vegetable garden plantsGardening enthusiasts have their own set of jargon, just like many other hobbyists. Some of these terms can be confusing, especially to the gardening newcomer. So here’s a brief list of terms that all gardeners should get familiar with.

Annual — Plant that completes its life cycle from seed germination to seed production in one growing season.

Biennial — Plant that completes its life cycle over two growing seasons; usually produces only vegetation its first season, then flowers and fruits the second season, and then dies.

Bulb — Underground plant structure made up of modified stem and leaves for storing carbohydrates.

Bud — Undeveloped shoot with leaves (vegetative) or flowers (floral).

Conifer — Plant whose fruiting structure is a cone.

Cultivar — Cultivated variety; chosen for a feature(s) that varies from its species.

Deciduous — Plant that loses all of its leaves annually.

Dormant — Reduced state of physiological activity.

Evergreen — Plant that retains at least some of its foliage throughout the year.

Herbaceous — Plant that dies back to the ground at the end of the growing season (can be annual or perennial).

Horticulture — Art and science of growing ornamental plants, vegetables and fruits.

Hybrid — Result from the interbreeding of two distinct species, cultivars or varieties.

Invasive — Growing aggressively and outcompeting other plants in the same area; difficult to control.

Invasive Species — A non-native species whose aggressive character does, or is likely to cause harm to the environment, economy, or human health.

Mulch — Cover placed on top of soil and/or around growing plants to suppress weed growth, conserve soil moisture, and/or modify temperature.

Native plant — Plant species indigenous to a specific geographic area and, thus, usually best adapted to those local conditions.

Vegetation and pondPerennial — Plant that lives for more than two growing seasons; can have multiple seed stages.

Photosynthesis — Process by which plants convert light energy, carbon dioxide and water into carbohydrates.

Pinch — Removal of young stem tips.

Plant Propagation — Increase in the number of plants, using seed, stem, leaf, root or other plant tissue.

Shrub — Woody perennial plant with multiple main stems, generally smaller than a tree.

Tree — Woody perennial plant with one or very few main stem(s).

Wildflower — Plant species that grows and reproduces on its own, without human intervention.

Woody Plant — Plant whose stems persist from year to year, adding layers of cells each season


December Garden Calendar

Check houseplant leaves for brown, dry edges, which indicates too little relative humidity in the house. Increase humidity by running a humidifier, grouping plants or using pebble trays.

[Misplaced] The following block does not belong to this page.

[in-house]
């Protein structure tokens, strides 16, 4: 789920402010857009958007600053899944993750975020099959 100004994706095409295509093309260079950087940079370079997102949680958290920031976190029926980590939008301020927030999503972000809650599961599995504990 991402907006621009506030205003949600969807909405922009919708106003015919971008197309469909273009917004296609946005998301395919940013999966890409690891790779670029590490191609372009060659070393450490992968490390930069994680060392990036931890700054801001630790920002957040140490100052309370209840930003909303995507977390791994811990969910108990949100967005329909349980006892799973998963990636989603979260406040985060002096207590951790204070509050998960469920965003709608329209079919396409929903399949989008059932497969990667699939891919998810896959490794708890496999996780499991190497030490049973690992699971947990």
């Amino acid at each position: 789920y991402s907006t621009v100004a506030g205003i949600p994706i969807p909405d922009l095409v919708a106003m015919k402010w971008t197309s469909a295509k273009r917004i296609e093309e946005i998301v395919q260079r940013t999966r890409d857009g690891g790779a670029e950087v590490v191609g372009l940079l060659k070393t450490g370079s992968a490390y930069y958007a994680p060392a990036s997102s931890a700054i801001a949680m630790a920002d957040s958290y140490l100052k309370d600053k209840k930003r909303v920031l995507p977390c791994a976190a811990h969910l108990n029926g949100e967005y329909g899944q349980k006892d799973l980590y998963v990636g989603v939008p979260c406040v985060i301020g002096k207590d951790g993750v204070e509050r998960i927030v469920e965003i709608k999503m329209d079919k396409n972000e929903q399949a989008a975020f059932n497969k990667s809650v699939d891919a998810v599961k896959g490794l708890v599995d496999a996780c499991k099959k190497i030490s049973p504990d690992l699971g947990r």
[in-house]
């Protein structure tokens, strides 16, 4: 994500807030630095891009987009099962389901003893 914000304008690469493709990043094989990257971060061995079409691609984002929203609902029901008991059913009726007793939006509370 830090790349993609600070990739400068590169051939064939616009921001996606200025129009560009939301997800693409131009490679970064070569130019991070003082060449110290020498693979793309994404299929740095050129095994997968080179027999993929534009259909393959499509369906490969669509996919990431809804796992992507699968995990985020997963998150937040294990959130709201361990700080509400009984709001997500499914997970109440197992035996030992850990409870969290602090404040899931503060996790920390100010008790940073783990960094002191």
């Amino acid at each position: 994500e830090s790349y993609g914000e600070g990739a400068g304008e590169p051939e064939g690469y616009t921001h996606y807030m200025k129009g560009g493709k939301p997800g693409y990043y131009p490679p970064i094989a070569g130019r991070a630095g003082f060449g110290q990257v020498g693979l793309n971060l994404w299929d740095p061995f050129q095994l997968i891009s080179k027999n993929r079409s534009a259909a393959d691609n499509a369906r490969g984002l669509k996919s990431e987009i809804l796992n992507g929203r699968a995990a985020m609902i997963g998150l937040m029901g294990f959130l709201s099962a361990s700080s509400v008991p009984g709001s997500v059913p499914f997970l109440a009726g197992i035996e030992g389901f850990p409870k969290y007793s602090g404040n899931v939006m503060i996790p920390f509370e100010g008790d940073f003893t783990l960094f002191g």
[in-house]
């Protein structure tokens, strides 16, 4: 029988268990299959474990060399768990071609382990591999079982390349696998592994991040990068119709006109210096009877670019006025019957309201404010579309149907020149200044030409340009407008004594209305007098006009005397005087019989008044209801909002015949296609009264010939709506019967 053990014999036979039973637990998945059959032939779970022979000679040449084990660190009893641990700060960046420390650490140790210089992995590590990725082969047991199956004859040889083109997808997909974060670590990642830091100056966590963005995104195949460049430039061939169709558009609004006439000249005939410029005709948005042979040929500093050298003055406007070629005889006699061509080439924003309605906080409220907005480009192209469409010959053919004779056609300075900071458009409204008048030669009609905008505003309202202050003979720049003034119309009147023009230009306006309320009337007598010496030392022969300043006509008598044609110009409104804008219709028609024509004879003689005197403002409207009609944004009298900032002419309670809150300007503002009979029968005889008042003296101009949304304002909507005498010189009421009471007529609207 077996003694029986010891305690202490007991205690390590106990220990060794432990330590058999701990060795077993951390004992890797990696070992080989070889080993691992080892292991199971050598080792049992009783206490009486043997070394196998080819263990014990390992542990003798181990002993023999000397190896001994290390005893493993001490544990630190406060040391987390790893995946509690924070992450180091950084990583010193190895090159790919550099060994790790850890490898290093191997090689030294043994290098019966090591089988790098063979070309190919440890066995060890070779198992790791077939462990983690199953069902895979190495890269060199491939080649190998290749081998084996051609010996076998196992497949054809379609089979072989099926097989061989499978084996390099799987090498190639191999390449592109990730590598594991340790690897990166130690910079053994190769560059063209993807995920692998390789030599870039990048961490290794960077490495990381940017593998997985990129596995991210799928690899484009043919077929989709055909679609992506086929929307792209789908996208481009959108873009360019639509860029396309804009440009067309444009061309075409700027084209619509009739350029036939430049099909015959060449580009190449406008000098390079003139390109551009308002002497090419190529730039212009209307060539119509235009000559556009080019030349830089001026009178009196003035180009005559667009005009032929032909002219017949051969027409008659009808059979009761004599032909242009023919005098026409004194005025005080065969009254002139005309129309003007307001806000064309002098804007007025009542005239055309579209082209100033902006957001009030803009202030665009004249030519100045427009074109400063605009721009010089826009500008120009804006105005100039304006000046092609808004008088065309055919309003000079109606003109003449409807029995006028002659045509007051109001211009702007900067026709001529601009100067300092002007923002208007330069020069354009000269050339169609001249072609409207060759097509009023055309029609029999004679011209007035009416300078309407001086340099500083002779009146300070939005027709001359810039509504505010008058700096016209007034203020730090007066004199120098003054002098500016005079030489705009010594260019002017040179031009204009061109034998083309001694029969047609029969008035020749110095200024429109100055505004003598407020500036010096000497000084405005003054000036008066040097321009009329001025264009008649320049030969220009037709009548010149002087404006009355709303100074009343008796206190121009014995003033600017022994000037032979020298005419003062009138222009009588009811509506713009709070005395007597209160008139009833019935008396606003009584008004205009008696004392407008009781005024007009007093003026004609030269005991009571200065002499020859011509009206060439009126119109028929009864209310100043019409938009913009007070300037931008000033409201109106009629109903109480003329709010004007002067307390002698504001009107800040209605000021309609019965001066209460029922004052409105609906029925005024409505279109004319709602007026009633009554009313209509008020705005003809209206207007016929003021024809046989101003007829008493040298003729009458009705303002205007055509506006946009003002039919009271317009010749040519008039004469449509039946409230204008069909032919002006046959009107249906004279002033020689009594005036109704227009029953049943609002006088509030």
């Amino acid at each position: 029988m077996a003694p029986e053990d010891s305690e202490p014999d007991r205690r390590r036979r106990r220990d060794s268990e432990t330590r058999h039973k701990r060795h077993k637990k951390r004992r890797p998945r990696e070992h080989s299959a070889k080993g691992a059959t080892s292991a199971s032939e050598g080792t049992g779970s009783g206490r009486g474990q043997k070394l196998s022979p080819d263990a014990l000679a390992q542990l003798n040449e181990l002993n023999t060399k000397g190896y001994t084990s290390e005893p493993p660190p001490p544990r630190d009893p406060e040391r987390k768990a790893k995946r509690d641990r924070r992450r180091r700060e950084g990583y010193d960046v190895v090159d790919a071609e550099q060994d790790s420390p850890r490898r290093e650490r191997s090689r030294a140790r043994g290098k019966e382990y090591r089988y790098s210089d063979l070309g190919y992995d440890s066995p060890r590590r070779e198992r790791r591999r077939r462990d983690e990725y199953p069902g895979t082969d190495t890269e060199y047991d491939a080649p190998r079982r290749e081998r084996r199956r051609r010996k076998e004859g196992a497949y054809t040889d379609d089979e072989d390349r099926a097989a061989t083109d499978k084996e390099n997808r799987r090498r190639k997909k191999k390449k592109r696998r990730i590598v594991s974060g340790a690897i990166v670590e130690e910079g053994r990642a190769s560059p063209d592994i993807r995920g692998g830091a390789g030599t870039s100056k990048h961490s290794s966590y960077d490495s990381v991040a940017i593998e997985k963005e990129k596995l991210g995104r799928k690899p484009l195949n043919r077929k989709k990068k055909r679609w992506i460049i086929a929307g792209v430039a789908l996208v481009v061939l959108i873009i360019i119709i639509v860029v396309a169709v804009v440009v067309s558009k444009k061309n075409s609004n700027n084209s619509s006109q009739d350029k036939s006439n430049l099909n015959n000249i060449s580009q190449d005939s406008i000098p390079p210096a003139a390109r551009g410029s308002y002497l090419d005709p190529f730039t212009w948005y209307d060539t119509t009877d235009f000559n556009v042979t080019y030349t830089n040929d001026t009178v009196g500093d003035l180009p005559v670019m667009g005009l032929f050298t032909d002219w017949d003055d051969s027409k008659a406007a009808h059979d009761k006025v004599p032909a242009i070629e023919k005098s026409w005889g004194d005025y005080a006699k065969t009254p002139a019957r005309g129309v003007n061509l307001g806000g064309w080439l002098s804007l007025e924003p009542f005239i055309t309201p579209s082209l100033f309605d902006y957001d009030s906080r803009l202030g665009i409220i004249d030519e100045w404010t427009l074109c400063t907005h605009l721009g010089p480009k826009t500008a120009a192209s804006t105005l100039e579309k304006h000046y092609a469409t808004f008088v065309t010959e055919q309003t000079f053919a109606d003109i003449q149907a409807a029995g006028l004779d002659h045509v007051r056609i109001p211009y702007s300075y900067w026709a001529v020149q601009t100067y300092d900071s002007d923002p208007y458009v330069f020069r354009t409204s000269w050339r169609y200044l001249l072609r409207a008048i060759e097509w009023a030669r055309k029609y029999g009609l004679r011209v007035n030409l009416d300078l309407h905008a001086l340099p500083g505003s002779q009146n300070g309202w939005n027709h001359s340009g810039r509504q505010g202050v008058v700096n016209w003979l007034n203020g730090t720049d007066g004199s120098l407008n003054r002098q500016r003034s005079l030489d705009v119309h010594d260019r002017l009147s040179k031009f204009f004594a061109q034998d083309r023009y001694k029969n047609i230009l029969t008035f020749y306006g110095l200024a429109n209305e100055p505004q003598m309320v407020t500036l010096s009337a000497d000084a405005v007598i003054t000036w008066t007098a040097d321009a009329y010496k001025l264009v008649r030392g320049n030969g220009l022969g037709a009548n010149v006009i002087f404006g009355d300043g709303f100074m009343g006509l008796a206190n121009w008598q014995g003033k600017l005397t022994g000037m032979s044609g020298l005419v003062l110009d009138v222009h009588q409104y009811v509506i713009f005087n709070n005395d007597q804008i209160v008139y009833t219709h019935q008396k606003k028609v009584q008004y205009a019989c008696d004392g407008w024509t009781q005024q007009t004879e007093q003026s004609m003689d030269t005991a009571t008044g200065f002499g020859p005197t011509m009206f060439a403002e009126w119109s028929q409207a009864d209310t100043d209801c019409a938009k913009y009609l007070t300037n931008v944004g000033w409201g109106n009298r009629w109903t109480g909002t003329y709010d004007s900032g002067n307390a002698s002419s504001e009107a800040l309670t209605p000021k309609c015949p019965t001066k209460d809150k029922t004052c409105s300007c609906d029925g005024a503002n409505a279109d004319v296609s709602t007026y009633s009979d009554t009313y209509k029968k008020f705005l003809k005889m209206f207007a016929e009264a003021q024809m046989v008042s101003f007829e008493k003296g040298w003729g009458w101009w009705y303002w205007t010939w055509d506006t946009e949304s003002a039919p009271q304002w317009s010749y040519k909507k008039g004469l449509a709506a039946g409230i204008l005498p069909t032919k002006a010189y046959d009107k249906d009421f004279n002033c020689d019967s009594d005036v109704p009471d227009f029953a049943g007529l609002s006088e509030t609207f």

Extend the lives of holiday plants such as poinsettias and Christmas cactus by placing them in a cool, brightly lit area that is free from warm or cold drafts.

Houseplants may not receive adequate light because days are short and gloomy. Move plants closer to windows, but avoid placing foliage against cold glass panes. Artificial lighting may be helpful.

Because growth slows or stops in winter months, most plants will require less water and little, if any, fertilizer.

If you are forcing bulbs for the holidays, bring them into warmer temperatures after they have been sufficiently precooled. Bulbs require a chilling period of about 10 to 12 weeks at 40 degrees F to initiate flower buds and establish root growth. Precooled bulbs are available from many garden suppliers, if you did not get yours cooled in time. Then provide two to four weeks of warm temperature (60 degrees F), bright light and moderately moist soil to bring on flowers.

When shopping for a Christmas tree, check for green, flexible, firmly held needles and a sticky trunk base – both indicators of freshness. Make a fresh cut, and keep the cut end under water at all times.

Evergreens, except pines and spruce, can be trimmed now for a fresh supply of holiday greenery.

YARD (Lawns, woody ornamentals and fruits)

Prevent bark splitting of young and thin-barked trees, such as fruit and maple trees. Wrap trunks with tree wrap, or paint them with white latex (not oil-based) paint, particularly on the south- and southwest-facing sides. Remember to remove trunk wrap at the end of winter.

Protect shrubs such as junipers and arborvitae from extensive snow loads by tying their stems together with twine. Carefully remove heavy snow loads with a broom to prevent limb breakage.

Protect broadleaves, evergreens or other tender landscape plants from excessive drying (desiccation) by winter sun and wind. Canvas, burlap or polyethylene plastic screens to the south and west protect the plants. Similarly, shield plants from salt spray on the street side.

Provide winter protection for roses by mounding soil approximately 12 inches high to insulate the graft union after plants are dormant and temperatures are cold. Additional organic mulch such as straw compost or chopped leaves can be placed on top.

To protect newly planted or tender perennials and bulbs, mulch with straw, chopped leaves or other organic material after plants become dormant.

Store leftover garden chemicals where they will stay dry, unfrozen and out of the reach of children, pets and unsuspecting adults.

Once the plants are completely dormant and temperatures are consistently below freezing, apply winter mulch to protect strawberries and other tender perennials. In most cases, 2 to 4 inches of organic material such as straw, pine needles, hay or bark chips will provide adequate protection.

Check produce and tender bulbs in storage, and discard any that show signs of decay, such as mold or softening. Shriveling indicates insufficient relative humidity.

Clean up dead plant materials, synthetic mulch and other debris in the vegetable garden, as well as in the flowerbeds, rose beds and orchards.

Make notes for next year’s garden.